Todays Catalina 30 Mark III comes equipped with a walk-through transom, a redesigned rudder, and 1-shaped cockpit; the earlier shoal-draft fin has been replaced with a shallow winged keel. Beyond that, however, the 21st- century version of the Catalina 30 is essentially the same as the boat that rolled off the production line a quarter century ago, with an identical canoe body, deep keel and rig that makes it class compliant for one-design racing against other boats that are more than two decades old.

Catalina Yachts has a policy of never discontinuing a model as long as there's a demand for it, which means this milestone in yacht design is far from a museum piece.

"As long as people keep buying them, weíll keep building them," Douglas said, of Catalinaís attitude toward the venerable 30. Butler himself said he never likes to "kill" a design unless absolutely necessary."The boat has always been one of my favorites," he said. "You can make a lot of mistakes on her and she'll forgive you. She loves heavy air."

Clearly, it's a good thing the practical and affordable Catalina 30 will be introducing sailors to both cruising and racing for years to come.

-Adam Cart, SAILING Magazine

Thursday, December 04, 2008

50 Thousand Hits

My Golden Retriever Kona at four months in the hills near my house at sunset. Click the pic for a better view.

Looks like the old counter will hit 50k in the next week or so. Thanks to my many readers for checking out the site and for all the comments and encouragement over the years. I have had a ton of fun putting together this blog and have learned alot too. Sailing (and blogging).... has been berry berry good to me! Keep the bonehead moves coming!

It's a Bird, it's a Plane....

No it's the Vestas Sailrocket just after they had set the world speed record for a sailboat of 47.4 knots over the 500 meter course. Their high speed was 51.7.

“As soon as the whole nose lifted I thought ‘oh s**t... we had discussed the possibility of this and here we are’. The nose just kept coming up and I was pure and simply flying. No noise, no spray... she just kept going up until I was vertical. I waited for an impact but there was none. When she went fully inverted and there was still no impact I knew I was a long way least the height of the rig. At this stage I thought ‘when she hits upside down... get out as soon as you can’. She slammed down hard and despite a few bruises and a smashed helmet... I was out of that cockpit in a flash. It was pretty gutting but then it comes with the turf. We are sailing prototype craft to new extremes here. The team will gather round and we will be back in action as soon as possible. I have no doubt that with a few tweaks to the geometry we could have absolutely smashed the outright and nautical mile records(having done 1000 meters at 46.4 knots). The dream is real!”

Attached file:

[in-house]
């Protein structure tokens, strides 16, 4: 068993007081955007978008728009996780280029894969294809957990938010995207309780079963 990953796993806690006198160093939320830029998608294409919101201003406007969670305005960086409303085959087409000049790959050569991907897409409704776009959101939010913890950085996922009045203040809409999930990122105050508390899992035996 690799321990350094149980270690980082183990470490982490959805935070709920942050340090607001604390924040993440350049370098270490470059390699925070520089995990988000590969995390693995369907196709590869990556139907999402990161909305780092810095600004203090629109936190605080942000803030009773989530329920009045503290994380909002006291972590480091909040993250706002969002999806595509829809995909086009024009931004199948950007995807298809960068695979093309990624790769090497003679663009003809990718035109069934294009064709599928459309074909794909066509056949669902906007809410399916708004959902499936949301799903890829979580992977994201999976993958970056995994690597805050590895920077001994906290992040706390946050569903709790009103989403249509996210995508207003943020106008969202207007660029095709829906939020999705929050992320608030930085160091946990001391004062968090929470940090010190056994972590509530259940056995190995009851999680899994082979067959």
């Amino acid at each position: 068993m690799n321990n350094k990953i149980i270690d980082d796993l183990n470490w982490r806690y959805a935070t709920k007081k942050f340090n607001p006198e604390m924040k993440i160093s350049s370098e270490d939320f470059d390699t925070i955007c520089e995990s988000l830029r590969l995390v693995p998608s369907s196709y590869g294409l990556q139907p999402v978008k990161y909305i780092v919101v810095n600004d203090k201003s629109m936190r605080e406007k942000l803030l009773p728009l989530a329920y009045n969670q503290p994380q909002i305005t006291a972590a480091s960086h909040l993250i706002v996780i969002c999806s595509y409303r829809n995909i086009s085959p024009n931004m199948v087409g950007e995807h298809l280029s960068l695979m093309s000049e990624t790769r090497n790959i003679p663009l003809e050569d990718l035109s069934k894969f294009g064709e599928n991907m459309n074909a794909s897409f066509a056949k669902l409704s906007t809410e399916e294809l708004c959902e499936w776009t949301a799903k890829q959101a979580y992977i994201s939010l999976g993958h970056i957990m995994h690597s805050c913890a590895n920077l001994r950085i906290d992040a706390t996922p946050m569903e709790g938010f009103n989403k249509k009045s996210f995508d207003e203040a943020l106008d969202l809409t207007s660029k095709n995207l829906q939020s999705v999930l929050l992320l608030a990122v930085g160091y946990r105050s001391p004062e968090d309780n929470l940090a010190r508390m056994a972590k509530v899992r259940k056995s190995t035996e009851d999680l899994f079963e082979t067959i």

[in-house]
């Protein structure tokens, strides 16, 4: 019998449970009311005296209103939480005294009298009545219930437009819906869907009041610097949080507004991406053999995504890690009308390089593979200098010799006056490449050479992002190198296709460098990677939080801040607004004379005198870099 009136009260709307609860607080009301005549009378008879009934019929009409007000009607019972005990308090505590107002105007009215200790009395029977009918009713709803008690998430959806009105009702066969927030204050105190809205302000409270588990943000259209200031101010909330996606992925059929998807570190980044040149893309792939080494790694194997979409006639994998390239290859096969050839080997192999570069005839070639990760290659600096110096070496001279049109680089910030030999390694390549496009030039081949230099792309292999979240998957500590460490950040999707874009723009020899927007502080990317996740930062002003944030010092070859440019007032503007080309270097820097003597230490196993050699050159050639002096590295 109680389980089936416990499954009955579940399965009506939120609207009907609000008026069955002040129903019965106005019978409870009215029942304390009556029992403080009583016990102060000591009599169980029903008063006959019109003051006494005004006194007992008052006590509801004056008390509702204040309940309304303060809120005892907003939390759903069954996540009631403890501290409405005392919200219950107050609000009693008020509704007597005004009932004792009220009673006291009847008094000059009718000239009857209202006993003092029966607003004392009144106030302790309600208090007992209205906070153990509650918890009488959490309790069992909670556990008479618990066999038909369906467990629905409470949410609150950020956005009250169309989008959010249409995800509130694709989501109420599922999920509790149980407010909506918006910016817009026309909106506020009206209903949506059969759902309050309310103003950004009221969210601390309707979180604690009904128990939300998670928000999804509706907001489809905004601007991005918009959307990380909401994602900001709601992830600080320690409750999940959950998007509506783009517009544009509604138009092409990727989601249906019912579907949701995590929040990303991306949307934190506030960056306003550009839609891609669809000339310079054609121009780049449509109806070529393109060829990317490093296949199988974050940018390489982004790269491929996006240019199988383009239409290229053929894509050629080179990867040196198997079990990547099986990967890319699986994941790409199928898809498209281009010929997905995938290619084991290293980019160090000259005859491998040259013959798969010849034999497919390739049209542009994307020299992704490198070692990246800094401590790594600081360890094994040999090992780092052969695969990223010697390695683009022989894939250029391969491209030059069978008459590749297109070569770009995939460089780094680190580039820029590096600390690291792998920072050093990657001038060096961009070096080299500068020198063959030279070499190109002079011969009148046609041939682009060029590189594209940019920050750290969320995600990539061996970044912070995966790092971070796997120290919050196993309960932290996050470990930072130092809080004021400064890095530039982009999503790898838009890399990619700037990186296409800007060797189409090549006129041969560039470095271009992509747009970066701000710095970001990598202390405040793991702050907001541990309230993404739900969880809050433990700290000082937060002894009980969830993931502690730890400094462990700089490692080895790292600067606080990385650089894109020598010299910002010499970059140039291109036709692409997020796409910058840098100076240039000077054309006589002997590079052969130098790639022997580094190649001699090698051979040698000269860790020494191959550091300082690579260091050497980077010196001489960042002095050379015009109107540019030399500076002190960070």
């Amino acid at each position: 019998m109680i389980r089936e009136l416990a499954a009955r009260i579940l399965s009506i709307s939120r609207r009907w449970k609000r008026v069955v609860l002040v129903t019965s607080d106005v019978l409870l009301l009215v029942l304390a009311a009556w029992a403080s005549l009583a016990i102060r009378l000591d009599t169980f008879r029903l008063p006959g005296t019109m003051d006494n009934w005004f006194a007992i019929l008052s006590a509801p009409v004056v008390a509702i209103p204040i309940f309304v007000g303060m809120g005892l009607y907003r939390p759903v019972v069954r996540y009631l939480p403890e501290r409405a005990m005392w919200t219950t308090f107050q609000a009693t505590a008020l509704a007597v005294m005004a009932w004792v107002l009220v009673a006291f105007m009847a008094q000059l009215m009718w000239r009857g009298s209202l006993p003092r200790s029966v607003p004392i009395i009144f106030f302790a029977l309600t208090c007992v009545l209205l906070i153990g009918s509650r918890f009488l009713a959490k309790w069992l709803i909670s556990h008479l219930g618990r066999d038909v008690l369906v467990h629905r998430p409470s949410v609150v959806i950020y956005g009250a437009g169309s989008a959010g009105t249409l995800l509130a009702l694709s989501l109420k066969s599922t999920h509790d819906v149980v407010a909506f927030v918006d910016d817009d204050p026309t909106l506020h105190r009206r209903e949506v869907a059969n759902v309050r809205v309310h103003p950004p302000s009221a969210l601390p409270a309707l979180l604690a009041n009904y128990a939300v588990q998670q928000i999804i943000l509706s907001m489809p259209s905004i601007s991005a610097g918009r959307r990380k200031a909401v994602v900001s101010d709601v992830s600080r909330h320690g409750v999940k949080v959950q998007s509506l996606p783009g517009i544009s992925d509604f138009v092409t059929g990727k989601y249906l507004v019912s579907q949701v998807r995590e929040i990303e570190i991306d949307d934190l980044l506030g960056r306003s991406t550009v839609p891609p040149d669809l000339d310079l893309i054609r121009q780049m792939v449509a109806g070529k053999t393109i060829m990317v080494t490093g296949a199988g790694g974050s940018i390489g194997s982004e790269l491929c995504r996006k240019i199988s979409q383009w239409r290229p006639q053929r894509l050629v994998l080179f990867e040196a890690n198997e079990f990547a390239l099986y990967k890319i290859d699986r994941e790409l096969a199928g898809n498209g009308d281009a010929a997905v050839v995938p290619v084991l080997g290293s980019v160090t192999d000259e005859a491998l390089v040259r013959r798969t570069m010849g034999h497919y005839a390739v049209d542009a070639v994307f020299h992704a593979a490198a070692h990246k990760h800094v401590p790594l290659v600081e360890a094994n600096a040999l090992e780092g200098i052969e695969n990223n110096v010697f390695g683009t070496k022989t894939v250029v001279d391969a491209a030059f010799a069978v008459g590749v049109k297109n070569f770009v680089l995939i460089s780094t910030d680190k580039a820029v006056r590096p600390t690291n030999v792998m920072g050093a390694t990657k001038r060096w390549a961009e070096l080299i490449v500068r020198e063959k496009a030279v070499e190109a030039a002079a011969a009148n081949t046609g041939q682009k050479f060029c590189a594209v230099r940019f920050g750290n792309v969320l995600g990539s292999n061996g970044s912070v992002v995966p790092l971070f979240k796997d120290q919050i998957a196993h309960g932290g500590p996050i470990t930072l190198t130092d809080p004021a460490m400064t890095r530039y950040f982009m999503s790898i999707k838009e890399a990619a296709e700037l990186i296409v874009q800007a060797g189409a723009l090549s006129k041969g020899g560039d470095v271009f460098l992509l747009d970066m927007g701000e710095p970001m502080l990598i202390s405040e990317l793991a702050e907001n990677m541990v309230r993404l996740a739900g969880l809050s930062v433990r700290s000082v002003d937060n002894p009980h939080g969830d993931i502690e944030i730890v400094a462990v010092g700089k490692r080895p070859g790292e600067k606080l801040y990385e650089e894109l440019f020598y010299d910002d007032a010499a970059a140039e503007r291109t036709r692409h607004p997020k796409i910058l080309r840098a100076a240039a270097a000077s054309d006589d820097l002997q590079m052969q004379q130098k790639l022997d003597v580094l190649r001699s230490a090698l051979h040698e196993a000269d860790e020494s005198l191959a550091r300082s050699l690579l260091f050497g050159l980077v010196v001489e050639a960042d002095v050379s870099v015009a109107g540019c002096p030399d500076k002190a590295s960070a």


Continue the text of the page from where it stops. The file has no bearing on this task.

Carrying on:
For more info including pictures and vids, click here.

Wednesday, December 03, 2008

Gettin' Some Air

Click here for an amazing video of a snow kiter getting some airtime in the mountains.

Sign of the Day

Click the pic to read the sign.

Edmund Fitzgerald, November, 1975 - A Dedication

Airplane Hits Sailboat!

They say good seamanship means good preparation - but there are just some things a sailor can't prepare for! 'It was a really strange experience,' said the Skipper in a masterpiece of understatement. An aircraft had just hit the mast of Edward Allen's 37ft yacht Windseeker, as he sailed it south to the David Island Yacht Club in Tampa, Florida yesterday.

A local plastic surgeon and his nineteen year old companion were injured when their aircraft crash landed on the Peter O. Knight airport on the islands. After hitting the sailing boat, the aircraft hit the seawall and flipped, landing on grassy airport property, shy of the runway, according to local fire rescuers.

'The first thing I knew anything was wrong was when the rig started coming down,' Allen said. 'At 5 or 6 knots of boat speed, you can't do a lot of maneuvering.'

He said the plane struck the mast of the the 1984 built Windseeker about 10 feet down. No one aboard the boat was hurt, but the crash caused significant damage to the mast, the sail and other equipment.

Allen said he often sees planes fly overhead when passing the airport, but 'they're normally a couple hundred feet higher.' Allen said it appeared the plane's nose or wheels hit the seawall. 'It flipped upside-down and just slammed into the grass,' he said.

A crowd gathered as the two occupants of the aircraft crawled out of the wreckage, one with an injured hand, the other with a broken leg. 'They were very lucky,' observed one of the onlookers who came to their assistance.

Editor's note: I don't make these stories up...I just report them!

Tuesday, December 02, 2008

Fish Story

Bill Driver, who lives in Wichita, KS, saw a ball bouncing around kind of strange in the lake and went to investigate.

It turned out to be a flathead catfish who had obviously tried to swallow a basketball which became stuck in its mouth!!

The fish was totally exhausted from trying to dive, but unable to because the ball would always bring him back up to the surface.

Bill tried numerous times to get the ball out, but was unsuccessful. He finally had his wife, Pam, cut the ball in order to deflate it and release the hungry catfish.

You probably wouldn't have believed this, if you hadn't seen the following picture...

Simpsons Poke Fun at Apple

How Many Do You Count?